Can you recreate this Indian screen pattern? Can you make up similar patterns of your own?
Follow these instructions to make a five-pointed snowflake from a square of paper.
It's hard to make a snowflake with six perfect lines of symmetry, but it's fun to try!
Can you describe what happens in this film?
Using these kite and dart templates, you could try to recreate part of Penrose's famous tessellation or design one yourself.
Can you deduce the pattern that has been used to lay out these bottle tops?
This practical problem challenges you to create shapes and patterns with two different types of triangle. You could even try overlapping them.
This practical problem challenges you to make quadrilaterals with a loop of string. You'll need some friends to help!
Where can you put the mirror across the square so that you can still "see" the whole square? How many different positions are possible?
How many differently shaped rectangles can you build using these equilateral and isosceles triangles? Can you make a square?
A brief video looking at how you can sometimes use symmetry to distinguish knots. Can you use this idea to investigate the differences between the granny knot and the reef knot?
This practical investigation invites you to make tessellating shapes in a similar way to the artist Escher.
An activity making various patterns with 2 x 1 rectangular tiles.
Looking at the picture of this Jomista Mat, can you decribe what you see? Why not try and make one yourself?
Follow the diagrams to make this patchwork piece, based on an octagon in a square.
Using different numbers of sticks, how many different triangles are you able to make? Can you make any rules about the numbers of sticks that make the most triangles?
Can you make the birds from the egg tangram?
Are all the possible combinations of two shapes included in this set of 27 cards? How do you know?
Ideas for practical ways of representing data such as Venn and Carroll diagrams.
Here's a simple way to make a Tangram without any measuring or ruling lines.
NRICH December 2006 advent calendar - a new tangram for each day in the run-up to Christmas.
Can you make the most extraordinary, the most amazing, the most unusual patterns/designs from these triangles which are made in a special way?
Kaia is sure that her father has worn a particular tie twice a week in at least five of the last ten weeks, but her father disagrees. Who do you think is right?
Take a counter and surround it by a ring of other counters that MUST touch two others. How many are needed?
Can you fit the tangram pieces into the outlines of these people?
Can you fit the tangram pieces into the outline of this brazier for roasting chestnuts?
Can you fit the tangram pieces into the outline of Little Fung at the table?
Can you fit the tangram pieces into the outlines of these clocks?
Can you fit the tangram pieces into the outline of the child walking home from school?
Can you fit the tangram pieces into the outlines of the chairs?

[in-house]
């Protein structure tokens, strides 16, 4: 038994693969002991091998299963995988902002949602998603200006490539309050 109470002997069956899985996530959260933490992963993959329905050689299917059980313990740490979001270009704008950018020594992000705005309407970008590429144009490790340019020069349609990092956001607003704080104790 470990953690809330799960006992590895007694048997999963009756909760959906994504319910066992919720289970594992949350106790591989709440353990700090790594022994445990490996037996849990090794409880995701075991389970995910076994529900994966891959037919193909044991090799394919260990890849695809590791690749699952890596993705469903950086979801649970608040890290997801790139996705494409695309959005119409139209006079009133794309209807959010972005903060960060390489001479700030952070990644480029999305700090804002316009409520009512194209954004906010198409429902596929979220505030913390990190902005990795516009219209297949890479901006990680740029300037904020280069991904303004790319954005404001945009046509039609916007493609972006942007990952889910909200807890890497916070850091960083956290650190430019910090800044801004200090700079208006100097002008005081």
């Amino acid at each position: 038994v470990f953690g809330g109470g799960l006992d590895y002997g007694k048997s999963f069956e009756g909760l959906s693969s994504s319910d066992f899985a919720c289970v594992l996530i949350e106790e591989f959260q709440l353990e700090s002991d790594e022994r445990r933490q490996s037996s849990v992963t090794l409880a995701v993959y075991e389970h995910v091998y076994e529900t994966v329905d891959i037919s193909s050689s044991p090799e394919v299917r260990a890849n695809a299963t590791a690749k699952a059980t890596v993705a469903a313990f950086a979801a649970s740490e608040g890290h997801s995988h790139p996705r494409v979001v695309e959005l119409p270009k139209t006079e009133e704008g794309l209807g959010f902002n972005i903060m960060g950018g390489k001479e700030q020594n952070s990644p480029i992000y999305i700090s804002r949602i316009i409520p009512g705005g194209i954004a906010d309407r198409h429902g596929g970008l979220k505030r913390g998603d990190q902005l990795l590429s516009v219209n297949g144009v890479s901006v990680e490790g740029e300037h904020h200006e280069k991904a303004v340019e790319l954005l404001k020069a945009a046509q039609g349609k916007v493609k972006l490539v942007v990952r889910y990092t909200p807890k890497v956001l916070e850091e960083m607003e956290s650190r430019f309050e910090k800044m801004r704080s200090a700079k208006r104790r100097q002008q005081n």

Can you fit the tangram pieces into the outlines of the lobster, yacht and cyclist?
Can you fit the tangram pieces into the outline of Little Ming playing the board game?
Can you fit the tangram pieces into the outline of this telephone?
Use the lines on this figure to show how the square can be divided into 2 halves, 3 thirds, 6 sixths and 9 ninths.
The triangle ABC is equilateral. The arc AB has centre C, the arc BC has centre A and the arc CA has centre B. Explain how and why this shape can roll along between two parallel tracks.
Can you fit the tangram pieces into the outline of Wai Ping, Wah Ming and Chi Wing?
What happens to the area of a square if you double the length of the sides? Try the same thing with rectangles, diamonds and other shapes. How do the four smaller ones fit into the larger one?
Have a go at drawing these stars which use six points drawn around a circle. Perhaps you can create your own designs?
Take 5 cubes of one colour and 2 of another colour. How many different ways can you join them if the 5 must touch the table and the 2 must not touch the table?
Here is a solitaire type environment for you to experiment with. Which targets can you reach?
What do these two triangles have in common? How are they related?
What is the largest number of circles we can fit into the frame without them overlapping? How do you know? What will happen if you try the other shapes?
Watch the video to see how to fold a square of paper to create a flower. What fraction of the piece of paper is the small triangle?
Can you create more models that follow these rules?
This is a simple paper-folding activity that gives an intriguing result which you can then investigate further.
Make new patterns from simple turning instructions. You can have a go using pencil and paper or with a floor robot.
In this challenge, you will work in a group to investigate circular fences enclosing trees that are planted in square or triangular arrangements.
How can you make a curve from straight strips of paper?
How many models can you find which obey these rules?
If these balls are put on a line with each ball touching the one in front and the one behind, which arrangement makes the shortest line of balls?